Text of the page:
Living With Your Mother-In-Law May Affect The Number Of Kids You Have, New Study Suggests
It might seem like a plot from a TV show, but according to new research out of the University of Vienna in Austria, living with your mother-in-law may affect the number of kids you have. This might not come as a total surprise to anyone with close, extended family living nearby. Although one might assume that living with a mother-in-law means having grandma on-call all day, every day to help out might ease some parental stress. But according to this new research, people who live with their in-laws tend to have less children.
A woman's fertility can be also be affected by her own mother's presence, according to Medical News Today. This is different from what was previously believed, as prior research had suggested that living with a mother-in-law or one's own mother can increase a woman's fertility, prompting this new research.
To get to the bottom of what happens when a woman lives with her mom or mother-in-law, the researchers examined over 2.5 million medical records of women who were of reproductive age, between the ages of 15 and 34 years old, in 14 countries, according to the study. They considered a few things, such as the number of children women already had, a woman's age, and how much longer she would be fertile, and whether or not the mother or mother-in-law was living in the household during the reproductive period.
The researchers found that across the board, according to the Royal Society Open Science journal, the "absence of a mother" in the household means more children for a family — in all cases, a spouse was also present in the home. And it doesn't really matter whether it's a woman's mom or her mother-in-law. Having any grandmother figure around is bad news if you want more kids.
This disputes existing theories that living with extended family would encourage women to have more kids, according to the study published in Royal Society Open Science.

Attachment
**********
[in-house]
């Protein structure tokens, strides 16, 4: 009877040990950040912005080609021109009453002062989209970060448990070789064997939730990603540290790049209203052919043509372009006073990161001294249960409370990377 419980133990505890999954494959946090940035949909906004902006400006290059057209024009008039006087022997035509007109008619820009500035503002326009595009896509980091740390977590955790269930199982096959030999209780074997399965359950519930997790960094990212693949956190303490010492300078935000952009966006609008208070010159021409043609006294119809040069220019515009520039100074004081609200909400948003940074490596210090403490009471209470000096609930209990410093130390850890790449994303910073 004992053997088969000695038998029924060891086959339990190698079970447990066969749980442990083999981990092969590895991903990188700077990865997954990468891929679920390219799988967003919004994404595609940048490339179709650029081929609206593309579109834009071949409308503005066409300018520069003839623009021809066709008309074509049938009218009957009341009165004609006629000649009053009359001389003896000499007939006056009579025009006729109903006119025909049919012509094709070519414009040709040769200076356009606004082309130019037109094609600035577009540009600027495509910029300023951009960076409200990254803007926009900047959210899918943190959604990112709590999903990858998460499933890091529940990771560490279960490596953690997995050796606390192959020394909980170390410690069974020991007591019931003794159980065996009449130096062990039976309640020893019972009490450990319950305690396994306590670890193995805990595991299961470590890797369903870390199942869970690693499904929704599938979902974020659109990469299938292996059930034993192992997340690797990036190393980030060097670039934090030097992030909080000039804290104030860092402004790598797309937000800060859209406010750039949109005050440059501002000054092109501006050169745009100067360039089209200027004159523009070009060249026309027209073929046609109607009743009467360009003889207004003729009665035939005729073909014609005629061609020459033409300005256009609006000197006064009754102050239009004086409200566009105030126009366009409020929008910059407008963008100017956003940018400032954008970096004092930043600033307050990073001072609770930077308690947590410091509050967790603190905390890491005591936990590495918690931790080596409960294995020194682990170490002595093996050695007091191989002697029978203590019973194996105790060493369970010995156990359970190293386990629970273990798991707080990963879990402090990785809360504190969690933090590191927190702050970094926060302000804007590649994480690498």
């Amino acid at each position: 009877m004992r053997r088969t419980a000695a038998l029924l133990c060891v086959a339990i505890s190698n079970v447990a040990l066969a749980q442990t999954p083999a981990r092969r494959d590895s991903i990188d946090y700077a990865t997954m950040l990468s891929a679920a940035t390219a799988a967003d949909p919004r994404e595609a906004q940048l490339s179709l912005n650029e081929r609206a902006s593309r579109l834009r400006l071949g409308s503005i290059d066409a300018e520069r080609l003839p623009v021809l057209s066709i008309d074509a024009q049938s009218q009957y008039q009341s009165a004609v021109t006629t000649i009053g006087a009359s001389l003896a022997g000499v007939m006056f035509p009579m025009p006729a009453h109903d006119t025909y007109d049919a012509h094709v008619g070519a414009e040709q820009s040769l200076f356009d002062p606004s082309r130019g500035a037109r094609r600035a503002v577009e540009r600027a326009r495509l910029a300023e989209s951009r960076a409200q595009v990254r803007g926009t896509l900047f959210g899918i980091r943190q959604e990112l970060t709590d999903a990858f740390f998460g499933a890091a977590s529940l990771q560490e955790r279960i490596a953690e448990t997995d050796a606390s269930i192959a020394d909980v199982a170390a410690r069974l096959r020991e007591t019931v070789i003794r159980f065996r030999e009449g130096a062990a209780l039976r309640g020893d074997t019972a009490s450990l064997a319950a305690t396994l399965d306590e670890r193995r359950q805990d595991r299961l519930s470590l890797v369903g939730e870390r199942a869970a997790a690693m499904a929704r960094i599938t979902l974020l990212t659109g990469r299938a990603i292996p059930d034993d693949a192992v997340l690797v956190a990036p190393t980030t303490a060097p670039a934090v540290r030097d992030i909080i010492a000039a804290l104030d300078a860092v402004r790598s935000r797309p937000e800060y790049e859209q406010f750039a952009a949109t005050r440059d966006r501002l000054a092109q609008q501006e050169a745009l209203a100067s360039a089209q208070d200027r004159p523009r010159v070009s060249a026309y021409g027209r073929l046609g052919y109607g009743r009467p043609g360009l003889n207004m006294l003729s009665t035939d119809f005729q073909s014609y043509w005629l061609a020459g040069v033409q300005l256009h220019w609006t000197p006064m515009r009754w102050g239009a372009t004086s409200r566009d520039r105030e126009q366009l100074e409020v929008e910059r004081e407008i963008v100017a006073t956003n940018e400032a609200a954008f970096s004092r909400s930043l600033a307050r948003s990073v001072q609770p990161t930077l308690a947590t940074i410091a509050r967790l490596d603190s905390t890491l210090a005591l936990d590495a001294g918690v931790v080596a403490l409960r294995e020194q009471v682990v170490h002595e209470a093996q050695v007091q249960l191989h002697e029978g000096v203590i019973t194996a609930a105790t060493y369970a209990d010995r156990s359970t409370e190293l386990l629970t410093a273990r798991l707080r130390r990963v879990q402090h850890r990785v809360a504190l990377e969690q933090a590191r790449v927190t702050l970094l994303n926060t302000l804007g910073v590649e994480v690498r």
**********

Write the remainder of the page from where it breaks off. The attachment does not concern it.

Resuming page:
The researchers noted that the grandmothers living with their adult children tend to be younger, which also defies some logic. This means that the grandmother might also have more children of her own to handle or even a job in some cases, so they're not there to strictly help out with child care.
The researchers suggested that perhaps the women felt like they wouldn't have enough support for more children if the grandmothers were otherwise disposed. Or maybe it's just the mayhem that comes with living close to a maternal figure or that the grandmother makes the home feel more "full," negating a longing for more children. It could be any number of things, according to what the researchers told the Daily Mail.
As you can imagine, letting your mother or mother-in-law into the home varies from region to region. For example, in the United States, only 1.74 percent of women lived with their moms or mother-in-law, but in Iraq that jumps up to 53 percent of women who live with their extended families, according to the University of Vienna's data.
Living with in-laws can affect women in other ways, too. A 2008 study out of Osaka University in Japan found that women who live with their mother-in-law have higher rates of different kinds of heart diseases. The study examined the living arrangements and health of 91,000 healthy middle-aged women and men over 14 years and found that women were three times as likely to die of heart disease if they lived with in-laws, according to the Daily Mail.
It all comes down to stress. Being a mom, a partner, and a daughter-in-law is not easy work, the researchers from the 2008 study concluded. Likewise, a 2012 study from the University of Michigan's Institute for Social Research found that living with in-laws can also affect your marriage.
Terri Orbuch, who led that study, told CNN at the time that, "If women are close to their in-laws, especially early in marriage, this interferes with or prevents them from forming a unified and strong bond with their husband."
She added, "Also, since women are constantly analyzing and trying to improve their relationships, they often take what their in-laws say as personal and can't set the clear boundaries." Yikes, right?
So if you're considering moving in with family, or letting them come live with you, make sure you're practicing some self-care. And maybe think about having as many babies as you want beforehand.
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